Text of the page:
Weichai, Bosch Tout Diesel Efficiency ‘Breakthrough’

17 September 2020

Bosch and Chinese engine manufacturer Weichai Power announced what the two companies called “a huge leap forward in engine technology.”

The companies said they have successfully increased the efficiency of Weichai diesel engine for heavy commercial vehicles up to 50%, setting a new global benchmark.

Currently, thermal efficiency for truck engines averages around 46%. Bosch supplies its modular common rail system for Weichai’s 12.9 L, six-cylinder diesel engine which is designed to meet the latest China 6 emissions standards.

“In increasing the efficiency by four percentage points, we have jointly reached a new milestone,” said Dr. Volkmar Denner, chairman of the board of management of Robert Bosch GmbH. “Even though the diesel engine is nearly 130 years old, its development continues.”

In addition to its common rail fuel system with injection pressure of 2500 bar (36000 psi), Bosch also contributed its full technical know-how in fuel injection systems. When it comes to commercial vehicles, especially when heavy loads have to be transported over long distances, Bosch said the diesel engine will remain the preferred choice for the foreseeable future. For that reason, Bosch and Weichai said they aim to steadily refine the technology with an eye to protecting the climate and environment.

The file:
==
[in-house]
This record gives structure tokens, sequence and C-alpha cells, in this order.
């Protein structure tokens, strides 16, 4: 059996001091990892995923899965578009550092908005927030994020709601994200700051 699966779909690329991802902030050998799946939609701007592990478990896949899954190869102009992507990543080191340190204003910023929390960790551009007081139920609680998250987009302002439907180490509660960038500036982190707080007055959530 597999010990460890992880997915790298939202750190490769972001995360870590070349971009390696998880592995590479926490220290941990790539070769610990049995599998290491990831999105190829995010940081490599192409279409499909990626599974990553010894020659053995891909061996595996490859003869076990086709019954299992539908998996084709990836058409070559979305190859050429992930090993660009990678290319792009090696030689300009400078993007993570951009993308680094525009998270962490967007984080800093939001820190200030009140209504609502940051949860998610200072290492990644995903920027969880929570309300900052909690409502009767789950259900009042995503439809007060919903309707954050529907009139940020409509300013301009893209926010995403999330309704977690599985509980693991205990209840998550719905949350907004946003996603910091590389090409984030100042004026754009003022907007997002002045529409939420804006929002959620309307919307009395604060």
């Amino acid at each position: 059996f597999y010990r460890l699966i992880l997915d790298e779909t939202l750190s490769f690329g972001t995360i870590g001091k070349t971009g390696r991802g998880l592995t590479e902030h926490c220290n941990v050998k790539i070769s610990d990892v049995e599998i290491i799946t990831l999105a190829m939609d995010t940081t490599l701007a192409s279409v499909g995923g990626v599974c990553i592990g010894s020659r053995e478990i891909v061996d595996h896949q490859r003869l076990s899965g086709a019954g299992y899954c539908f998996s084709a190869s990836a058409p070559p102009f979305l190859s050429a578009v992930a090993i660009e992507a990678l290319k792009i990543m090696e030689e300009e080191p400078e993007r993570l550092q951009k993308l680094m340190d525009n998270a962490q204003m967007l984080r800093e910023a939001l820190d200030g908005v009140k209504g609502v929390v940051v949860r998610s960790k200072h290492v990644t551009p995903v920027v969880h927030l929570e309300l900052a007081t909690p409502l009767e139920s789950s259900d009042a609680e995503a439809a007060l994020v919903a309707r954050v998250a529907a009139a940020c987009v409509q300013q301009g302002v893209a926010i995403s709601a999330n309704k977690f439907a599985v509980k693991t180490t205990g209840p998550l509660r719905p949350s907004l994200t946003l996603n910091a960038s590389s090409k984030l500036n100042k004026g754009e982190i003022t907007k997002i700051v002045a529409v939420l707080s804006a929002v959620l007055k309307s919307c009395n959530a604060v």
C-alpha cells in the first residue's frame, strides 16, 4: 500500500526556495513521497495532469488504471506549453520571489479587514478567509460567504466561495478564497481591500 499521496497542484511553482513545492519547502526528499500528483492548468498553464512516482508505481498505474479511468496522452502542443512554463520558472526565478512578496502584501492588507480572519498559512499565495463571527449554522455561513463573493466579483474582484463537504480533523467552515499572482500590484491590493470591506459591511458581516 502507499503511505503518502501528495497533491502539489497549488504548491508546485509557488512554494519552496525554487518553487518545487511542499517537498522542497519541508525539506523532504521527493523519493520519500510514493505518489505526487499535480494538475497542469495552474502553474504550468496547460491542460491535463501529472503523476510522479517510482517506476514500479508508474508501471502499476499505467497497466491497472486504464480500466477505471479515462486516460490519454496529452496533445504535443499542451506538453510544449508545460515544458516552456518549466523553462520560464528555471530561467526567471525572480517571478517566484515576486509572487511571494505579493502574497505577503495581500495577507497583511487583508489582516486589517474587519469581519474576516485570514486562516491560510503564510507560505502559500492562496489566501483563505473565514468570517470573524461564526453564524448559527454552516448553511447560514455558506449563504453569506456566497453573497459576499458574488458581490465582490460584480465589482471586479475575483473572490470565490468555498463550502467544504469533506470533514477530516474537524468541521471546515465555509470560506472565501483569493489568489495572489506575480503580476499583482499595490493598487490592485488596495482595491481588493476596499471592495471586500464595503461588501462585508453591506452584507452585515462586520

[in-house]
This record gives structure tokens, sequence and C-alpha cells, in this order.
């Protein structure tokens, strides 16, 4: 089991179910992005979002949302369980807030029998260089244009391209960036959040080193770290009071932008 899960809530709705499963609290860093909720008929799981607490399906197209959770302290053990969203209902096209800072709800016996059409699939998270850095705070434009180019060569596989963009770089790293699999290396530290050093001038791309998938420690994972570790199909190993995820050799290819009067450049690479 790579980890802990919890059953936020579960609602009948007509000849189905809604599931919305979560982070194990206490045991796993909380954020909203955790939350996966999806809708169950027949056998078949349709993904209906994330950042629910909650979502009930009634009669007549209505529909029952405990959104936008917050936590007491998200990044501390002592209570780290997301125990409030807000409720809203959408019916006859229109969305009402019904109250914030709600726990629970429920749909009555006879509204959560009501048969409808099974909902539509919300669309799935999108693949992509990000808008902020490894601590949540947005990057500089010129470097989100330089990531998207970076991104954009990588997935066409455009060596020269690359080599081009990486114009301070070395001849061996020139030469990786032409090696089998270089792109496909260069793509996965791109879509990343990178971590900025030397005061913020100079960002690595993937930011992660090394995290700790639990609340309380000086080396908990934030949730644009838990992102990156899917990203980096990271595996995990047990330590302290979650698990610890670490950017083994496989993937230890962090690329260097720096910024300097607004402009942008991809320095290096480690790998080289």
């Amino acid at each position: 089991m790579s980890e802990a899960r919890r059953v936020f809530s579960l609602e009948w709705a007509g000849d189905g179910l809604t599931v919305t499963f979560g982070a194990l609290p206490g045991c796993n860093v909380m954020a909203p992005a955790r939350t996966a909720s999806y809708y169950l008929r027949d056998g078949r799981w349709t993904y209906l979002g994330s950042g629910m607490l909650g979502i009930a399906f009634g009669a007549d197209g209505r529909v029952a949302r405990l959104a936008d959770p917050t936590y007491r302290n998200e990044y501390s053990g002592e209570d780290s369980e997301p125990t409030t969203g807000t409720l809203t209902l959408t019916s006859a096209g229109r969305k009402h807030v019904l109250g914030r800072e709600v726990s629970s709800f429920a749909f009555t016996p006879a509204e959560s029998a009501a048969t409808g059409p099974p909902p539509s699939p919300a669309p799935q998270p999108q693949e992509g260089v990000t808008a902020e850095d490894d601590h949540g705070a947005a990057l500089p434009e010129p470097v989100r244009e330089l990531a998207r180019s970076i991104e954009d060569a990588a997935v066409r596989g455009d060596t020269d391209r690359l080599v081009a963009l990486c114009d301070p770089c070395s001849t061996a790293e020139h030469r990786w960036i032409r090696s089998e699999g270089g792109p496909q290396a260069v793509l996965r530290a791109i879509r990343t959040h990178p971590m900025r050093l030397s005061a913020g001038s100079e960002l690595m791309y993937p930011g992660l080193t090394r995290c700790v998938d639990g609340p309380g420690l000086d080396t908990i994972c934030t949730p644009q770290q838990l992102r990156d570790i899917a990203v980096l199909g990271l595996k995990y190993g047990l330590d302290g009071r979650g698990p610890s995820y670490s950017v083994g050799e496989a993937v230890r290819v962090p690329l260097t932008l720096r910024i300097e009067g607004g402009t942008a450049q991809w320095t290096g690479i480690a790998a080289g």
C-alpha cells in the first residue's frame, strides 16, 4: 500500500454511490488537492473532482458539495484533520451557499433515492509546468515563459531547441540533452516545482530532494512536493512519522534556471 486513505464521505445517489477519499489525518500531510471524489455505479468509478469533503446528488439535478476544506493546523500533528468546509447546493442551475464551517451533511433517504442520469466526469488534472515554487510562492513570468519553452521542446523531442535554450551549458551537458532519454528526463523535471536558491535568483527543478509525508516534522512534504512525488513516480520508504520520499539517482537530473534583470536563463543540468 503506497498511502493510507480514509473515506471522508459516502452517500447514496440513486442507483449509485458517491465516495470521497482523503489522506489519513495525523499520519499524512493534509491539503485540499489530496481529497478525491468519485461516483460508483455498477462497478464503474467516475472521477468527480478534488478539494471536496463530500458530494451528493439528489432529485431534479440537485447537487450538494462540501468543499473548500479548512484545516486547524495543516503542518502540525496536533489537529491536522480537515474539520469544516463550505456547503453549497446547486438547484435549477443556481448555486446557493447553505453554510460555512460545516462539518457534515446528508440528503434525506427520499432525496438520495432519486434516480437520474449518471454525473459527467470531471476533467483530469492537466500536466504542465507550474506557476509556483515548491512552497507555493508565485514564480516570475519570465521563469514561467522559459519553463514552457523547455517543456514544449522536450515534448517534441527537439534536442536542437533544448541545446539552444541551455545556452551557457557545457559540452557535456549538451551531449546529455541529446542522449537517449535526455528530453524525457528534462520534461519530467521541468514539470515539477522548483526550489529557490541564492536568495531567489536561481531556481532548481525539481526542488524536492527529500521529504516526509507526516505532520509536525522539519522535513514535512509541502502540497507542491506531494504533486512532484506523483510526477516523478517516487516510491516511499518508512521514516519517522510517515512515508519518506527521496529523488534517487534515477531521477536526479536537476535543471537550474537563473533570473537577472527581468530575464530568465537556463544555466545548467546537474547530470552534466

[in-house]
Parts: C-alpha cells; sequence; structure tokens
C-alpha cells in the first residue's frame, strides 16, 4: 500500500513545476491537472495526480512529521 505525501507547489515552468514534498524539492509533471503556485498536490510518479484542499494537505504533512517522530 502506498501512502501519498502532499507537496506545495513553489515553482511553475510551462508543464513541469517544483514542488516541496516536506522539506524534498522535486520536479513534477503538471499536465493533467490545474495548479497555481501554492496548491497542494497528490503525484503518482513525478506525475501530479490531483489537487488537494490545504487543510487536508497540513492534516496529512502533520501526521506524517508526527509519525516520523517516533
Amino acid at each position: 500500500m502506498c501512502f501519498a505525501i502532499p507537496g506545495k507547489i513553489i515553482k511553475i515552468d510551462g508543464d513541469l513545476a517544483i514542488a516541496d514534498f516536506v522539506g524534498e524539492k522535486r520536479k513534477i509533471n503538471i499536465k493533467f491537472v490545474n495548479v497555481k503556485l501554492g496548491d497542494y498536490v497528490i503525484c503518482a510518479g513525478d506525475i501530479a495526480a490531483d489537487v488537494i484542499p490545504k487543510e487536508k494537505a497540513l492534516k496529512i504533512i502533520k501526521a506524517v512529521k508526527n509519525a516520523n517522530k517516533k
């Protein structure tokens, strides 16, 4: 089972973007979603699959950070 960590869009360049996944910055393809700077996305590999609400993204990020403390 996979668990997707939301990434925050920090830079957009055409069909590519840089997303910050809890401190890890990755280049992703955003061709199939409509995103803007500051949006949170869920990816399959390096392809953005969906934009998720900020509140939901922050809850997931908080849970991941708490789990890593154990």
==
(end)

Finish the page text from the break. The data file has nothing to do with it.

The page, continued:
Bosch and Weichai launched their joint development project in September 2018. “Bosch offered great support on the breakthrough and unprecedented achievement of 50% efficiency in Weichai commercial-vehicle diesel engine,” said Tan Xuguang, chairman of the Weichai Group. “We’re very pleased to be continuing our highly successful partnership with Bosch.”

Bosch and Weichai, China’s largest manufacturer of engines for commercial vehicles, began their strategic alliance in 2003. Beyond engines, the two companies are also collaborating in other areas, including mobile fuel cell and driver assistance systems.

Bosch said it aims to become the market leader in electromobility with battery and fuel cell-powered vehicles. At the same time, Bosch said it is developing technology for more efficient combustion engines. Bosch said it expects around one-third of all newly registered vehicles worldwide to be purely electric by 2030, with two-thirds still powered by a combustion engine, including hybrids.

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